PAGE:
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Session 2 Microbio7

Microbio -7- mycology and fungal pathogens

study devoted to study of fungi mycology
major decomposers of carbon compounds on earth found widespread in nature fungi
How can fungi morphologically present unicellular as small as a bacteria or multicellular complex organisms as muschrooms
Are fungi eukaryotes or prokaryotes eukarytoes
Are fungi unicellular or multicellular both
What is the cytoplasm surrounded by in fungi and how is this different then mammalian cells cytoplasm is bound by a cytoplasmic membrane which has actin and contain ergosterol instead of cholesterol as mammalian cells
Why is the fact that fungi have ergesterol in place of cholesterol important to medicine we can target ergesterol with medications to fight fungal infections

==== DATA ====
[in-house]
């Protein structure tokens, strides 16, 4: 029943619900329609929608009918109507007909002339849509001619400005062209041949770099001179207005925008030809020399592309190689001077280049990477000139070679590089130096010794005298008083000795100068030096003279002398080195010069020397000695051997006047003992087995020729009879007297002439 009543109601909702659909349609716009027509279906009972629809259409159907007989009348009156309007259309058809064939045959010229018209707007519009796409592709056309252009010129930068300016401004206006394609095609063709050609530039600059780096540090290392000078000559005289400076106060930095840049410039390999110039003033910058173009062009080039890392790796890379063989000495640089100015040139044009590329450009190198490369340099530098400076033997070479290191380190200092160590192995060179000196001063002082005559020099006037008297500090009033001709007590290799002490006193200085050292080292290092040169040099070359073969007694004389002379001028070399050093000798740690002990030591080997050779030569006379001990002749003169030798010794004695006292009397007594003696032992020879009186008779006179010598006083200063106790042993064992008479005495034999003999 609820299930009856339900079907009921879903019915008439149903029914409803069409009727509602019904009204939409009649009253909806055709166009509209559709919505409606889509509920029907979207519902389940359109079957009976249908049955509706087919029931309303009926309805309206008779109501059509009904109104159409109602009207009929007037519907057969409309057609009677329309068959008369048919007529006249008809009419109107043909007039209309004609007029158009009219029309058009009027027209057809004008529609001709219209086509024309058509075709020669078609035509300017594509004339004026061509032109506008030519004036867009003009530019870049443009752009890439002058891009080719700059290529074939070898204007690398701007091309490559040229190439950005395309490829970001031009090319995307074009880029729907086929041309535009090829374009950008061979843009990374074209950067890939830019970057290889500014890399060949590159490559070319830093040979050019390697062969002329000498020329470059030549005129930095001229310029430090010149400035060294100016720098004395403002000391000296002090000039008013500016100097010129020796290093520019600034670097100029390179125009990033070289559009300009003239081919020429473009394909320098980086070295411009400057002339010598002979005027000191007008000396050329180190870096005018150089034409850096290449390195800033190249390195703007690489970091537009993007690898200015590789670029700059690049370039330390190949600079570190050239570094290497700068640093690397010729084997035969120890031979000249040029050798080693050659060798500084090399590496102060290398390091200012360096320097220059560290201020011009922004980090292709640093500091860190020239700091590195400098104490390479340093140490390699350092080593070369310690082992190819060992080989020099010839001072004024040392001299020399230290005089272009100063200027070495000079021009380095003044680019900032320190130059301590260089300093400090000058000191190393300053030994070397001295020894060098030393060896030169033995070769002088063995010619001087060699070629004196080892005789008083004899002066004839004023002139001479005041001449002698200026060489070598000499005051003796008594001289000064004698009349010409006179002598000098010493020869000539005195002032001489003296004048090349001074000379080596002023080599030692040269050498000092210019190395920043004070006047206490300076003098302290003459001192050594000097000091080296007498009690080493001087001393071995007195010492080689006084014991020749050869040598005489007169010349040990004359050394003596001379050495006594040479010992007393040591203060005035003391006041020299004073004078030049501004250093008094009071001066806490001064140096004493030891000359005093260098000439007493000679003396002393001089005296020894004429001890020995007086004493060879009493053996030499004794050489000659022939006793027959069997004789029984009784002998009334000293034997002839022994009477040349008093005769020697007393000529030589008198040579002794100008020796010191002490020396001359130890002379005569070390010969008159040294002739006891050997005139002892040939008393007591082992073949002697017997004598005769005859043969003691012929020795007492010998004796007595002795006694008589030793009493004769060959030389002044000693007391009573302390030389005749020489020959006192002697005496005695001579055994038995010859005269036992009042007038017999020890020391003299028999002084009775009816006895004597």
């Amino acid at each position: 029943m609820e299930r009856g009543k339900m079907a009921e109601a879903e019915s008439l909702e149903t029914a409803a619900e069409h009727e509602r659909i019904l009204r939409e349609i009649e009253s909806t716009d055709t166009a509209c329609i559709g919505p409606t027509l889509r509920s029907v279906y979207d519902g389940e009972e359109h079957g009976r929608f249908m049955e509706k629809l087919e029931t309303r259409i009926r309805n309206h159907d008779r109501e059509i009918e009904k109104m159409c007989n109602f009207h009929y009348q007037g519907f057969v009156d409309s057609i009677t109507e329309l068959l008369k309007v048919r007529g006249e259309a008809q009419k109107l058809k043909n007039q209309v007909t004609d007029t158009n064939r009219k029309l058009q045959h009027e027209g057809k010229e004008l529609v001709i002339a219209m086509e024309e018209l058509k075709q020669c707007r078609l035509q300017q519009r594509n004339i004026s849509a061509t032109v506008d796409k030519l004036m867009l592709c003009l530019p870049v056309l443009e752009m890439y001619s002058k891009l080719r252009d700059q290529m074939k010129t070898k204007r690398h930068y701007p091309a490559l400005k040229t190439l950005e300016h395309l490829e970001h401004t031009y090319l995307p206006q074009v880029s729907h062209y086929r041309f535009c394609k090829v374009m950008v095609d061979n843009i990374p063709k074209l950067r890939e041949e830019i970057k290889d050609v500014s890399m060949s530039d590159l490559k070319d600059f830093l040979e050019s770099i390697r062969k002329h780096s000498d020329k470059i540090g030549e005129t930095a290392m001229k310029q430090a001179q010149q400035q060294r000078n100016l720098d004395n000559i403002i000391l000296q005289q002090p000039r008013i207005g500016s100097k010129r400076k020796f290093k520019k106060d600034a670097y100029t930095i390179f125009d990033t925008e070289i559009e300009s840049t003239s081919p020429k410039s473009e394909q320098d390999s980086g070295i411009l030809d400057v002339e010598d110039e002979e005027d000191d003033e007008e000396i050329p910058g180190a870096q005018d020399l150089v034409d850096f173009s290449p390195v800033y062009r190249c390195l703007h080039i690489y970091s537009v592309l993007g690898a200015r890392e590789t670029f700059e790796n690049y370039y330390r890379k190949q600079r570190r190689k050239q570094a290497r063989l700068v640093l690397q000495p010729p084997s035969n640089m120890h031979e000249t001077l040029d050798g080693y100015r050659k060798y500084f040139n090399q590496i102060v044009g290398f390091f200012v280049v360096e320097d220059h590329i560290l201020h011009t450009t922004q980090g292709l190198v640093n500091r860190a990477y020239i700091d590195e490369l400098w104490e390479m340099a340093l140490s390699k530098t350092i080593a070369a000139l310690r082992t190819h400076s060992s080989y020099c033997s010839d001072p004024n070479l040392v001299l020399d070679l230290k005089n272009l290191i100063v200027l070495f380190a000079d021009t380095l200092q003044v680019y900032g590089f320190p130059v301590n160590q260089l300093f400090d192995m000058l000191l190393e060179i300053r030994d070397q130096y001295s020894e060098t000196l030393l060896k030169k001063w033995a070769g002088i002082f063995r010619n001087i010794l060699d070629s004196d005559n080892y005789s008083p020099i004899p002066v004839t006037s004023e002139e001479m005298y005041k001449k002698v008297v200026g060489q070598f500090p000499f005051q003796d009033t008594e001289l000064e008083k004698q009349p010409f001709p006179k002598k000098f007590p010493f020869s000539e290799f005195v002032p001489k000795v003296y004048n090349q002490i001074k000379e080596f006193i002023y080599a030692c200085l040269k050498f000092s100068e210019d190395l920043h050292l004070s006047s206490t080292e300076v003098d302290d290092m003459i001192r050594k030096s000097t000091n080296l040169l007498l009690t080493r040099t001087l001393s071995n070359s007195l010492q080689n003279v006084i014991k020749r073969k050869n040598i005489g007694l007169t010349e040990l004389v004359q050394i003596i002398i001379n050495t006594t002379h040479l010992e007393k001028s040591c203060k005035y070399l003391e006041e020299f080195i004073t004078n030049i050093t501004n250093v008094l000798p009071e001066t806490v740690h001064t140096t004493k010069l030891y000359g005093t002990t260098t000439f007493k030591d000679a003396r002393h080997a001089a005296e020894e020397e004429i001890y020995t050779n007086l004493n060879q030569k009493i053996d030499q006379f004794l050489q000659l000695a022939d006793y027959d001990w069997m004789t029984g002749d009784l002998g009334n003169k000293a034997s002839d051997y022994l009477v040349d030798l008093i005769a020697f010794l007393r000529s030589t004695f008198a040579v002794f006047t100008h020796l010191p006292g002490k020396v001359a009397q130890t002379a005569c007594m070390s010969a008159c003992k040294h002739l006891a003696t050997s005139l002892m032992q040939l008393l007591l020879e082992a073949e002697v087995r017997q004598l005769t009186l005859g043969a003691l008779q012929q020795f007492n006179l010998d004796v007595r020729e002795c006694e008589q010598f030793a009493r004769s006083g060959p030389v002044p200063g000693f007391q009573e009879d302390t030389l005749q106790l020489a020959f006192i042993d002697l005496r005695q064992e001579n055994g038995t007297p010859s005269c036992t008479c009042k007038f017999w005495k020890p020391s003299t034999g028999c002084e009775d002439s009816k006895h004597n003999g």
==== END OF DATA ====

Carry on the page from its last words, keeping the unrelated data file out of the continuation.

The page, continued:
do fungi have organelles yes all the same organelles as mammals
what is the fungal cell wall made of made of polysacharrides such as mannan, glucans, and chitins
composed of long unbranched chains of poly-n-acetylglucosamine inert insoluble and rigid provides structural support for the fungi cell wall Chitins
Glucosyl polymers may form fibril to increase the strength of the fungal cell wall Glucans
form complex with protien and is present on the surface and structural cell matrix of the fungal cell wall determinants of serologic specificities mannan
what are the strucutres in the fungal cell wall that are most responsible for causing immunological responses to most of the medically important fungi Mannans and galactomannans
What is the metabolism of fungi heterotrophic- which means then need exogenous carbon and nitrogen they don't have photosynthetic mechanisms